Sparse matrix operations (BLAS)

Support for sparse linear algebra (and other operations) is an important part of any numerical package. ALGLIB package includes highly optimized implementation of sparse matrix class which supports rich set of operations and can be used in several programming languages, including:

Our implementation of sparse matrices has following distinctive features (see below for more detailed discussion):

Contents

    1 Getting started and examples
           Getting started
           Examples
    2 Sparse storage formats
           HTS (hash table storage)
           CRS representation
           SKS representation
    3 Basic operations with sparse matrices
           Creation, copying and conversion between storage formats
           Read/write access to matrix elements
    4 Sparse BLAS
           General (unsymmetric) sparse matrices
           Symmetric sparse matrices
           Triangular sparse matrices
    5 Other functions
           Factorizations
           Linear systems
    6 Downloads section

Getting started and examples

Getting started

Most important pieces of sparse matrix functionality are provided by the sparse subpackage of ALGLIB package. This subpackage implements sparse matrix class, basic operations like matrix initialization/modification, and rich set of linear algebra operations (sparse BLAS).

Everything starts with creation of the sparse matrix instance. You have to decide which sparse matrix storage format to use for initialization: CRS, SKS or HTS (hash table based storage). Every format has its benefits and drawbacks:

Successfully initialized matrix can be used in one of the following ways:

Examples

Following examples (in C++, C# and other languages supported by ALGLIB) will show you how to with with sparse matrices in ALGLIB:

Sections below discuss these examples in more details.

Sparse storage formats

There exist several popular sparse storage formats which are used to store sparse matrices, each with its own benefits and drawbacks. ALGLIB package implements three such formats: HTS (hash table storage, also known as Dictionary of keys), CRS (Compressed row storage) and SKS (Skyline storage).

HTS (hash table storage)

Sparse matrix can be stored as hash table which maps keys (row/column indexes) to values of corresponding elements. Such storage format has following features:

You may see that HTS is good for fast prototyping (flexible initialization, no need to know matrix size in advance), but if you want to use sparse matrix for something, you have to convert it to one of the more efficient formats.

CRS representation

CRS (Compressed Row Storage) is another representation which can be used to store sparse matrix. Matrix elements are ordered by rows (from top to bottom) and columns (within row - from left to right). Such storage format has following features:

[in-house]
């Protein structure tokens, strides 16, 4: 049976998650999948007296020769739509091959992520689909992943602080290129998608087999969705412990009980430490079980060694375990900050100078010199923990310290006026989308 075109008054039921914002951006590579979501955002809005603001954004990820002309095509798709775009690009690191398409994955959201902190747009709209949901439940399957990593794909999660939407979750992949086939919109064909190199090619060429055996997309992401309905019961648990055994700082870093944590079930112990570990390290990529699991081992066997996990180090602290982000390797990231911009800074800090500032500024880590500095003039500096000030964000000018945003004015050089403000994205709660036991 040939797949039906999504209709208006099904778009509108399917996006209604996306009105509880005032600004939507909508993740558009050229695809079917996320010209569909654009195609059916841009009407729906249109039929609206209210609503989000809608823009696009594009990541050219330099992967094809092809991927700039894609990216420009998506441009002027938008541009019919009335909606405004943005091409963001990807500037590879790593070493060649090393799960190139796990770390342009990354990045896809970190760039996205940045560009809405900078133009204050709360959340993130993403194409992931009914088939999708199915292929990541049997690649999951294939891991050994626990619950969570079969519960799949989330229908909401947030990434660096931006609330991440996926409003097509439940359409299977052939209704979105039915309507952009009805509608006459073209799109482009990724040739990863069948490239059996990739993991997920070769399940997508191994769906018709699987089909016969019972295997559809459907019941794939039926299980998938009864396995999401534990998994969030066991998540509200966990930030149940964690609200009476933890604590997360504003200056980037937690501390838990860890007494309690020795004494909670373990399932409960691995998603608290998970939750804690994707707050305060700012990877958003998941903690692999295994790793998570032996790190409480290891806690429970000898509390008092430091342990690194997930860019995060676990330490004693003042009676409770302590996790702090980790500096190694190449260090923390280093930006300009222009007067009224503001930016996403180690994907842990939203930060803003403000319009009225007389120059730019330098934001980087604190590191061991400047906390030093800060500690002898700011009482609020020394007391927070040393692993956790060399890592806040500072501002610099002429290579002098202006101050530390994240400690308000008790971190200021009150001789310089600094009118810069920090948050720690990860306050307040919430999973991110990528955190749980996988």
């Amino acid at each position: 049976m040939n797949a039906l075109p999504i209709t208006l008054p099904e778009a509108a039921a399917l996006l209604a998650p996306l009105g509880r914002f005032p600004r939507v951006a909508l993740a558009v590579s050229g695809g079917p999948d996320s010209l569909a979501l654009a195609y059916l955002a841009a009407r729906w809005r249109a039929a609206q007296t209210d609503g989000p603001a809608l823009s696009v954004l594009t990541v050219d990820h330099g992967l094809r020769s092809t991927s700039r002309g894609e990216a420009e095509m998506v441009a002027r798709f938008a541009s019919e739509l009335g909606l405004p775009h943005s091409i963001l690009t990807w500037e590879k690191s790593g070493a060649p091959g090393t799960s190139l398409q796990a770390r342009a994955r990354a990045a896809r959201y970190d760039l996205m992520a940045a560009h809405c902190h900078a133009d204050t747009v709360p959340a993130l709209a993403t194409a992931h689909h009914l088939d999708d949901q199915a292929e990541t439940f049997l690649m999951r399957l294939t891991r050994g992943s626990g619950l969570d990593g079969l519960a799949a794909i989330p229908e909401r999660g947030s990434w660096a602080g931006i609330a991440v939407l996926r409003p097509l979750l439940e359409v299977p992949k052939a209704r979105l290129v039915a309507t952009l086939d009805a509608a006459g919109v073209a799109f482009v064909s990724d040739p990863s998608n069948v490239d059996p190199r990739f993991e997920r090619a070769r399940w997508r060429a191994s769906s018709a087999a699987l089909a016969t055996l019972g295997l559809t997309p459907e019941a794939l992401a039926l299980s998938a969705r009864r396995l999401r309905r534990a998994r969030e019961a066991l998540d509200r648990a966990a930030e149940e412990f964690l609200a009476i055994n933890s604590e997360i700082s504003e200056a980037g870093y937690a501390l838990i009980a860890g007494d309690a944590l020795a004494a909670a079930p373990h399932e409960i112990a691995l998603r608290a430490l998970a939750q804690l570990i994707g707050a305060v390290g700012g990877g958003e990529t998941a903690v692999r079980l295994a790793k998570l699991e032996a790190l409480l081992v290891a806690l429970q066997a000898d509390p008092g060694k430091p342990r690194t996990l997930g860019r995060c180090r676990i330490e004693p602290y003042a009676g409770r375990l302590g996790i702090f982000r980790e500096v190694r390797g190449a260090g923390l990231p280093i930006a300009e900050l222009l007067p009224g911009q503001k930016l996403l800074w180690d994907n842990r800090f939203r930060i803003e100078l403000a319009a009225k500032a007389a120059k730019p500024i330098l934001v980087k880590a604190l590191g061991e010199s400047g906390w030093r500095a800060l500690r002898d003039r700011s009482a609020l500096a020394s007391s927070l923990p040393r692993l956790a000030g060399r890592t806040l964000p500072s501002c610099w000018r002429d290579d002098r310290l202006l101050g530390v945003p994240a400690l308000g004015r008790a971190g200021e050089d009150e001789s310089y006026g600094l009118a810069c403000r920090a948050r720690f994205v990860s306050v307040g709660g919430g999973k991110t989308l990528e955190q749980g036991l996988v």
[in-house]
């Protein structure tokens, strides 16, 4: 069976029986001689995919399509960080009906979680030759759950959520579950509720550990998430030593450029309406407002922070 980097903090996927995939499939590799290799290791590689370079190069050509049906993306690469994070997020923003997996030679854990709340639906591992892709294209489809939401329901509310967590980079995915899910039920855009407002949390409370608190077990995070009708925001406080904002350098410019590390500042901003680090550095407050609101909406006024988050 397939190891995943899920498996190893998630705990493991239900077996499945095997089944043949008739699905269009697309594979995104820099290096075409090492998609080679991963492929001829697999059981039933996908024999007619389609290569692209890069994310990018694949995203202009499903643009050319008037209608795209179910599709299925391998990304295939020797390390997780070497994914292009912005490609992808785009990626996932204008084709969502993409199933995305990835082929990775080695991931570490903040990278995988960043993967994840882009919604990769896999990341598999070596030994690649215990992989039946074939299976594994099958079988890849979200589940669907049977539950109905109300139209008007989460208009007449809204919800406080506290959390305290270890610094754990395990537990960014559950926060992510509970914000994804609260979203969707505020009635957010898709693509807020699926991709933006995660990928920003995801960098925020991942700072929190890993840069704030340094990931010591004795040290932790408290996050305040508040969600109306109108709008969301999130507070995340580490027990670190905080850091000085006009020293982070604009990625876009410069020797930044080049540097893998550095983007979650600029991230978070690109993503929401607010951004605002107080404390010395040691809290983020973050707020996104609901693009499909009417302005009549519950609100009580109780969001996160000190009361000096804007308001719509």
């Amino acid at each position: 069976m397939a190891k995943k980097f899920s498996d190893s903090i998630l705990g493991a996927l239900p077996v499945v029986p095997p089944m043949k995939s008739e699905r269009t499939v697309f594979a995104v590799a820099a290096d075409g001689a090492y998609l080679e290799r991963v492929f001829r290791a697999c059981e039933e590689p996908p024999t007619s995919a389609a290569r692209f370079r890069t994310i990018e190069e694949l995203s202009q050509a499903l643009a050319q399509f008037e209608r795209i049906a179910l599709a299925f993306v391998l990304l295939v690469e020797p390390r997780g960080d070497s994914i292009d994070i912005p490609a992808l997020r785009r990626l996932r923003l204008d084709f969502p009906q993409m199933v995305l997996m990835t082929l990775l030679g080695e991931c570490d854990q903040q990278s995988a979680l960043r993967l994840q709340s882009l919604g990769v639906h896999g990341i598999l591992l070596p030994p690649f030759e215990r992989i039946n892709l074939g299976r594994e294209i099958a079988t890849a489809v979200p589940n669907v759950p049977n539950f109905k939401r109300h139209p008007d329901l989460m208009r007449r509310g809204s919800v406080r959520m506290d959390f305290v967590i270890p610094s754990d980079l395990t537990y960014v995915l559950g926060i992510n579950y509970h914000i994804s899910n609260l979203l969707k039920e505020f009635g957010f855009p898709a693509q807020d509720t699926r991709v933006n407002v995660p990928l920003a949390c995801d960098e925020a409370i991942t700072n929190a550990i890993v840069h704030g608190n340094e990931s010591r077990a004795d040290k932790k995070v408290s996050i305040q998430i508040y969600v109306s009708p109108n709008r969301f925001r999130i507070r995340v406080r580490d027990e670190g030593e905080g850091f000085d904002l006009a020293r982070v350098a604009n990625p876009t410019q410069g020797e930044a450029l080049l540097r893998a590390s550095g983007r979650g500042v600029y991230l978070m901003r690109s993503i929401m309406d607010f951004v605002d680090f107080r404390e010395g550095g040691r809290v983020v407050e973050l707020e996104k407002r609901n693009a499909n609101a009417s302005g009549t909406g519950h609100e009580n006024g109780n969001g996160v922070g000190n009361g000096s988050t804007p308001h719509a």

The only downside of CRS representation is that it does not allow flexible HTS-like initialization. You have to tell in advance how many elements is located in each row. From the other side, this format has better memory efficiency and supports sparse BLAS operations.

SKS representation

SKS (skyline storage, variable bandwidth storage) is a representation optimized for low-profile matrices. All elements which fall within skyline are stored in the matrix:

This storage format has following features:

Skyline storage format has following interesting property: its shape is preserved by Cholesky decomposition, i.e. no fill-in occurs.

Basic operations with sparse matrices

Creation, copying and conversion between storage formats

Sparse matrix object can be created with one of the following functions:

If you have some already allocated sparse matrix object, and want to reuse previously allocated place as much as possible, you can use buffered versions of the functions above: sparsecreatebuf, sparsecreatecrsbuf, sparsecreatesksbuf or sparsecreatesksbandbuf. If you want to immediately free memory associated with sparse matrix object (but for some reason can not destroy instance of the class), you can use sparsefree function.

A copy of sparse matrix instance can be created with sparsecopy (or sparsecopybuf) function. An instance of sparse matrix class can also be copied and converted to some other storage format (it can also be converted in-place, although such "in-place" conversion often involves allocation of additional memory):

Other operations with sparse matrices include:

Read/write access to matrix elements

Sparse matrix modification can be performed with one of the following functions:

You can read contents of the sparse matrix with functions below:

Sparse BLAS

General (unsymmetric) sparse matrices

One of the most important sparse matrix operations is calculation of matrix-vector product. Following functions are supported:

Sometimes you want to calculate matrix-matrix product A·X, where A is sparse and X is dense:

Symmetric sparse matrices

Another important case is a sparse symmetric matrix: although such matrices can be handled just as general ones, you can save both memory and time by storing just one half of the matrix (either upper or lower triangle), and explicitly accounting for the structure of the matrix. Following functions work with sparse symmetric matrices:

Triangular sparse matrices

Finally, triangular sparse matrices are one more important case:

Other functions

Factorizations

Triangular factorization of sparse matrices are implemented in the trfac subpackage. You can find more information on the subject at the corresponding page of ALGLIB User Guide.

Linear systems

ALGLIB includes several direct and iterative sparse solvers: linear conjugate gradient method, LSQR iterative least squares solver, direct SKS-based solver. More information on the subject can be found in the following sections of ALGLIB Reference Manual:

This article is licensed for personal use only.

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